With the launch of the Collaborative Robotics Laboratory, the Southwest Research Institute solidifies its position as a leader for R&D and project work for groups adopting ROS and collaborative robots for industrial work.
On August 14, 2018, the Southwest Research Institute (SwRI), a non-profit applied research and development organization located in San Antonio, Texas, announced the launch of the Collaborative Robotics Laboratory (CRL). The laboratory features collaborative robotics systems, along with rooms for meetings and training workshops.
- Client Projects and Research – According to Southwest Research Institute representatives, the Collaborative Robotics Laboratory will be used to support both R&D projects for SwRI’s industrial clients, as well as the CRL’s own internal research.
- Safety First – The announcement also noted that much of the work at the Collaborative Robotics Laboratory will involve safe human-robot interaction, which is in keeping with one of the primary benefits of collaborative systems, namely that they operate safely when in close proximity to humans.
- More Than Marketing – Work in the Collaborative Robotics Laboratory was ongoing before the official announcement of the lab. In fact, the CRL was described in SwRI’s 2017 Annual Report, which was published long before the August 14th announcement (”This year, we established a collaborative robotics laboratory, which includes multiple robots designed to work alongside human operators.”) Also, it seems that the same space was utilized for some of SwRI’s ongoing Robot Operating System (ROS) work along with other programs. As such, the announcement of the launch of the Collaborative Robotics Laboratory can be viewed as a SwRI branding and marketing exercise. However, given SwRI’s other robotics R&D initiatives (see below), the existence of the CRL at SwRI is more rightly seen as a very positive development for the robotics sector as a whole.
- Collaborative Robots, ROS and ROS-I – Originally, the developers and end-users of industrial robotics systems could not exploit Robot Operating System (ROS), the popular open source system software for robotics, to meet their unique needs. This deficiency was addressed beginning in August, 2012 with the launch of the ROS Industrial Consortium, an international joint research initiative focused on the development of ROS-Industrial (ROS-I), a ROS platform designed to meet the unique requirements of industrial users. The ROS-Industrial Consortium is administered by Southwest Research Institute.
The goal of the ROS Industrial Consortium is the optimization and ruggedization of ROS to make it suitable for industrial class robotics applications. The ongoing development of ROS-I addresses one of the most serious shortcomings of industrial systems as they are currently configured, namely the proprietary nature of the platforms that make software reuse and systems integration difficult.
As a group, collaborative robots provide very strong support for ROS. It is not uncommon for collaborative robotics suppliers to supply ROS bridges (drivers, interfaces etc.) for their products. Many utilize ROS natively in their robotics system software.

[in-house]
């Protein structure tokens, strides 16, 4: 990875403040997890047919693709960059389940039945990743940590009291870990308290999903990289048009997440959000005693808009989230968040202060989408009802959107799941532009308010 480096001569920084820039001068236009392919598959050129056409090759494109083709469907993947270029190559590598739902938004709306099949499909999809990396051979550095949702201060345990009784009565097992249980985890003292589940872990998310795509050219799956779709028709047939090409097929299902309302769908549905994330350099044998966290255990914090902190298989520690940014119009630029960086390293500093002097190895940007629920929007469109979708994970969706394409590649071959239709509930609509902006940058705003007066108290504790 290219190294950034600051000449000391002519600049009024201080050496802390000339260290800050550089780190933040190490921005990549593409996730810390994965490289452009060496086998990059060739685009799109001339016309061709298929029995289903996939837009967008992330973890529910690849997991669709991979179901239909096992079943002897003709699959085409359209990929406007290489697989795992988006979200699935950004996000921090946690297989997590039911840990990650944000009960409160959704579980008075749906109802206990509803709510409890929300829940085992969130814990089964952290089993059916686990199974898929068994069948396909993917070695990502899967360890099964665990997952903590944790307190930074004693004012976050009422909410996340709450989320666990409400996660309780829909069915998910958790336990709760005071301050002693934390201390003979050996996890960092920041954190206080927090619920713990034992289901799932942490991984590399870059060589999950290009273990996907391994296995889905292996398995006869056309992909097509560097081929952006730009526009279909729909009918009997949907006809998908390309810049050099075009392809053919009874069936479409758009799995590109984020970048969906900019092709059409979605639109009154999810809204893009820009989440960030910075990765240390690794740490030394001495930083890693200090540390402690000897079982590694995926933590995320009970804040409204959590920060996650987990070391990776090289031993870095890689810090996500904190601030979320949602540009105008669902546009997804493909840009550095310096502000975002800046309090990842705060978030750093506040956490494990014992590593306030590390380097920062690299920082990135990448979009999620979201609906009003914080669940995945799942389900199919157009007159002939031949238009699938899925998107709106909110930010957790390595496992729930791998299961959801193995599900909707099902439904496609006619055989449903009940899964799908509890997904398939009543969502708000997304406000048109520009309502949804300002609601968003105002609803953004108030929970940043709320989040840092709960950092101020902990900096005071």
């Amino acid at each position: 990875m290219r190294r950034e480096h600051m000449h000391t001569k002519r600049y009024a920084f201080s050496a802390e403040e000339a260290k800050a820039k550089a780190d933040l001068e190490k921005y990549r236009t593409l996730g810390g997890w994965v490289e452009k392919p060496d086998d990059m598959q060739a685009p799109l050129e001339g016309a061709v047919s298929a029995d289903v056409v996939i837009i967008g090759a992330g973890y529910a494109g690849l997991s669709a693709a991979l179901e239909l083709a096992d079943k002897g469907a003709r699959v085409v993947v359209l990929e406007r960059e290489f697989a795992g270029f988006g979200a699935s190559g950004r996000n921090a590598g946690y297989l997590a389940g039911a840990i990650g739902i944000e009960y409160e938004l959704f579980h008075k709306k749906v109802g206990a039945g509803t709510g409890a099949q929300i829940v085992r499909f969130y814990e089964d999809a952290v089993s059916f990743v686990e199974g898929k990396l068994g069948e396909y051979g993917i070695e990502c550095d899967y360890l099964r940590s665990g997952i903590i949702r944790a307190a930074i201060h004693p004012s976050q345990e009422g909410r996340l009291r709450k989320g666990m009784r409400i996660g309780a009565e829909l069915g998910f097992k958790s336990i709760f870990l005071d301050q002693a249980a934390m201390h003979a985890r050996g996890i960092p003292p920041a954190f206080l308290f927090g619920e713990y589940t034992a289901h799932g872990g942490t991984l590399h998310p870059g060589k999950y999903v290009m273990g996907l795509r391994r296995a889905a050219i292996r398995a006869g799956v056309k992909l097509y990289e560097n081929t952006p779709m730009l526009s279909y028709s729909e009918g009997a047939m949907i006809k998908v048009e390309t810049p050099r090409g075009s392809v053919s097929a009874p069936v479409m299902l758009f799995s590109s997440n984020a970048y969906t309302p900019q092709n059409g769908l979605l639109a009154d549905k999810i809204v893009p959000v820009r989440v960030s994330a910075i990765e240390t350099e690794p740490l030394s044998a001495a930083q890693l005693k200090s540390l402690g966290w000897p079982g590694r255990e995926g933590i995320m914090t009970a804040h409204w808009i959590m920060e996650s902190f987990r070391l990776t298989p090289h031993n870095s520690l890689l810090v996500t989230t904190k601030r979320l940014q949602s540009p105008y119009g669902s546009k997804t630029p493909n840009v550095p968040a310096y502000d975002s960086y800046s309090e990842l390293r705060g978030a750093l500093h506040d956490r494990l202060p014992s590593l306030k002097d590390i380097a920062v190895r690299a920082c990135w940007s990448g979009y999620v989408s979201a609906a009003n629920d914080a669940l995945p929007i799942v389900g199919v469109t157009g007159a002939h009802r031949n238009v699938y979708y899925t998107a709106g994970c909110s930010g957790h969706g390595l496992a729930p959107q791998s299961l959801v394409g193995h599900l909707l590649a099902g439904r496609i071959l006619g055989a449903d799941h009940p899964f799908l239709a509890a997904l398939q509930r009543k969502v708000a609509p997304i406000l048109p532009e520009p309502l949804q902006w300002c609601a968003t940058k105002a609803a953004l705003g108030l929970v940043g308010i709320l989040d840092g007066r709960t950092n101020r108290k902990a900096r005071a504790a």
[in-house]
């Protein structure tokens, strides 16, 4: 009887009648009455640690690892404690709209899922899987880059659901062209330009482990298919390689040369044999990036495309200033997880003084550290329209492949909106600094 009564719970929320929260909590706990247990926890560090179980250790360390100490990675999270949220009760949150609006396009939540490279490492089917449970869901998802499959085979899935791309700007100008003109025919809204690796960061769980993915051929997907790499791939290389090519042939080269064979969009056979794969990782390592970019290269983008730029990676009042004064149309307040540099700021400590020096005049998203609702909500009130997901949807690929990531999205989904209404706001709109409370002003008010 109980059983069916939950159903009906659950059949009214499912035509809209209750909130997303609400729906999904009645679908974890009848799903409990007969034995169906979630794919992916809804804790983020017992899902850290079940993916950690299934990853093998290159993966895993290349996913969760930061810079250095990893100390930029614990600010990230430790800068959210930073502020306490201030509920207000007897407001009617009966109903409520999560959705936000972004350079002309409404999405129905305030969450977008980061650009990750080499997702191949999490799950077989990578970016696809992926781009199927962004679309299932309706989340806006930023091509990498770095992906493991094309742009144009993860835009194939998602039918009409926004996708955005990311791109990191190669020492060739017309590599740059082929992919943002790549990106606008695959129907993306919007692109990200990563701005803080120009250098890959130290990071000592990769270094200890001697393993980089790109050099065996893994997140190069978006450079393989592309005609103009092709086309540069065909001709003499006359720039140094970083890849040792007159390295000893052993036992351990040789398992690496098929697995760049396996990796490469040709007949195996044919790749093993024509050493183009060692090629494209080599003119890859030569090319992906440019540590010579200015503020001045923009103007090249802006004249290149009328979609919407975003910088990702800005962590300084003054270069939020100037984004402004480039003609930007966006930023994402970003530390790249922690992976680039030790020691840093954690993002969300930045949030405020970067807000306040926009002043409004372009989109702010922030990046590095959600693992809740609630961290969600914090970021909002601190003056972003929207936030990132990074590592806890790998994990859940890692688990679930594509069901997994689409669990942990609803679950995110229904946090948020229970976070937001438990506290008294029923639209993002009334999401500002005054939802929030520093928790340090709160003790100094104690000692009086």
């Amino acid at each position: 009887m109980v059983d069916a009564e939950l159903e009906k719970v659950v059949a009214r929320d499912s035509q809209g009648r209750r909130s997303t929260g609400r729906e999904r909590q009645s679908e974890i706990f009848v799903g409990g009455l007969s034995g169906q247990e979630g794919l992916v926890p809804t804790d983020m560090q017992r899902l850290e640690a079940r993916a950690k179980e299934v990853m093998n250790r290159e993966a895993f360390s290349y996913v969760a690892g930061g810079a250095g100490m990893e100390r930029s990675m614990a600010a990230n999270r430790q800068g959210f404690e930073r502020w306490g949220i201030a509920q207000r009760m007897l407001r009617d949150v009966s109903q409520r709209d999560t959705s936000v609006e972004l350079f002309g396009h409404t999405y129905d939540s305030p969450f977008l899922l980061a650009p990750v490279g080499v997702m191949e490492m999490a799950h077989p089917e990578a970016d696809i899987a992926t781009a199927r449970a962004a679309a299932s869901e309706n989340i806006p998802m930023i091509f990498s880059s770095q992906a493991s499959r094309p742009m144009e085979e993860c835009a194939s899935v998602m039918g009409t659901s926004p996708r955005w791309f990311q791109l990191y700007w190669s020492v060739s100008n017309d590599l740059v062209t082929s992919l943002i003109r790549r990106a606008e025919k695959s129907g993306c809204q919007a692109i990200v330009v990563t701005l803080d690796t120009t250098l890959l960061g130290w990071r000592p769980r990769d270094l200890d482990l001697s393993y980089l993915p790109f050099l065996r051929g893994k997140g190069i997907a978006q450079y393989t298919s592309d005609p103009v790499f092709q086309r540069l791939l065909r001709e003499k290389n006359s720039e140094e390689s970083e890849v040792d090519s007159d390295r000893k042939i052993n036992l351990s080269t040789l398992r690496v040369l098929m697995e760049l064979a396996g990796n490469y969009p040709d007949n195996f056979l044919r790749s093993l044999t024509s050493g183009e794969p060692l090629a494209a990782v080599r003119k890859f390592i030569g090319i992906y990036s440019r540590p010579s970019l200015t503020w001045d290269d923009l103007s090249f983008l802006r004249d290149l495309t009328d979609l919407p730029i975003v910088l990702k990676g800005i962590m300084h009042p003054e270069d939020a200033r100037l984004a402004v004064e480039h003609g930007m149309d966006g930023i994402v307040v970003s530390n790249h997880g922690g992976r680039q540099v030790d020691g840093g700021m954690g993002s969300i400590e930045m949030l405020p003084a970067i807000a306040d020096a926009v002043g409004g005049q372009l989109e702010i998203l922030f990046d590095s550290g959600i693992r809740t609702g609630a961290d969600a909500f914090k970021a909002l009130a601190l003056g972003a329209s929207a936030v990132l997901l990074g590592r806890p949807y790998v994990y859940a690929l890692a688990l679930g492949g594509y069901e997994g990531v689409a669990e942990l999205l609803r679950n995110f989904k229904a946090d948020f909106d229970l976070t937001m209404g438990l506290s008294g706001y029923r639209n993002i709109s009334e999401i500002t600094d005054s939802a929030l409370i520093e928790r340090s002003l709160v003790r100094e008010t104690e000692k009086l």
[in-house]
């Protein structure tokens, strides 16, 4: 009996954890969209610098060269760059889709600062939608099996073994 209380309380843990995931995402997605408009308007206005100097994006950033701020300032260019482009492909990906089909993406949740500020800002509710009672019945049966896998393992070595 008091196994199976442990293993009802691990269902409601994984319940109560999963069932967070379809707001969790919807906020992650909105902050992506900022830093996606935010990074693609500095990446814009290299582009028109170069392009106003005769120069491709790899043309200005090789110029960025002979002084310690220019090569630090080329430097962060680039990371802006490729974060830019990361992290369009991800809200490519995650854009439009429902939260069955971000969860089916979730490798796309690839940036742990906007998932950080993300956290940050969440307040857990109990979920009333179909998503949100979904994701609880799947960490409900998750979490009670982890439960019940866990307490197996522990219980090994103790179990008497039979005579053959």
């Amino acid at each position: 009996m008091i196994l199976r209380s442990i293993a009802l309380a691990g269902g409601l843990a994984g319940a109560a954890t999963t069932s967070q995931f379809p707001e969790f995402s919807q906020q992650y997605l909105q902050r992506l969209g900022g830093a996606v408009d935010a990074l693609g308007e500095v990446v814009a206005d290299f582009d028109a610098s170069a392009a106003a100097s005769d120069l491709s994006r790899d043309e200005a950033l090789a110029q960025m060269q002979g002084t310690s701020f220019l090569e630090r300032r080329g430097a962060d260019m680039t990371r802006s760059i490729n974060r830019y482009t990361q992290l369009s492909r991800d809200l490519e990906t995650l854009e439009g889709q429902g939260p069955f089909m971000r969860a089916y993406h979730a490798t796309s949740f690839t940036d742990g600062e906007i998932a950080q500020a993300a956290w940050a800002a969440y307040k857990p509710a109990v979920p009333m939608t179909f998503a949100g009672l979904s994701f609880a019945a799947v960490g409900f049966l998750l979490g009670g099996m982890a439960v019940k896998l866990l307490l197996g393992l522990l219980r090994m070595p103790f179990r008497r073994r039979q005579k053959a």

With the launch of the Collaborative Robotics Laboratory, the circle is complete. SwRi solidifies its position as a leader for R&D and project work for groups adopting ROS and collaborative robots for industrial work.
- Collaborative, but Still Complex – Despite all their accomplishments, the adoption of traditional industrial robots by many industry sectors has been limited by their high costs, complex programming and inability to work in close association with humans. As a result, the market for collaborative robots, human scale systems that are easy to set up and program, can support multiple types of automation, and which can work safely in close proximity to human workers, is very active at this time.
As a whole, collaborative systems are easier to set-up and program than traditional industrial robots (although new programming modalities are simplifying programming for many types of systems). ‘Easier’, however, is a relative term. For many companies, and for many applications, the learning curve for collaborative systems can still be daunting. This holds even for larger companies with deep pockets and substantial in-house robotics expertise. Research and project work at SwRI’s Collaborative Robotics Laboratory will act to reduce the level of uncertainty for industrial groups using collaborative robots, as well as other technologies based on ROS’s open source development and distribution model.
- Monitor at a Minimum – Southwest Research Institute has a long history of (founded 1947), a great deal of experience in, and a well-deserved reputation for, applied research and development services for industrial firms. SwRI client work often includes the development of systems with advanced capabilities, exhibiting high levels of robustness, and have very specific run time requirements. Many SwRI client projects are “commercial ready” when completed.
At a minimum, those companies or robotics systems integrators developing new application classes enabled by collaborative robots (and by extension ROS) will be well served by monitoring the ongoing work at SwRI’s Collaborative Robotics Laboratory. If need be, Southwest Research Institute is also well positioned to lead collaborative robotics R&D projects for industrial customers (typically large companies).
Filed Under: The Robot Report, Robotics • robotic grippers • end effectors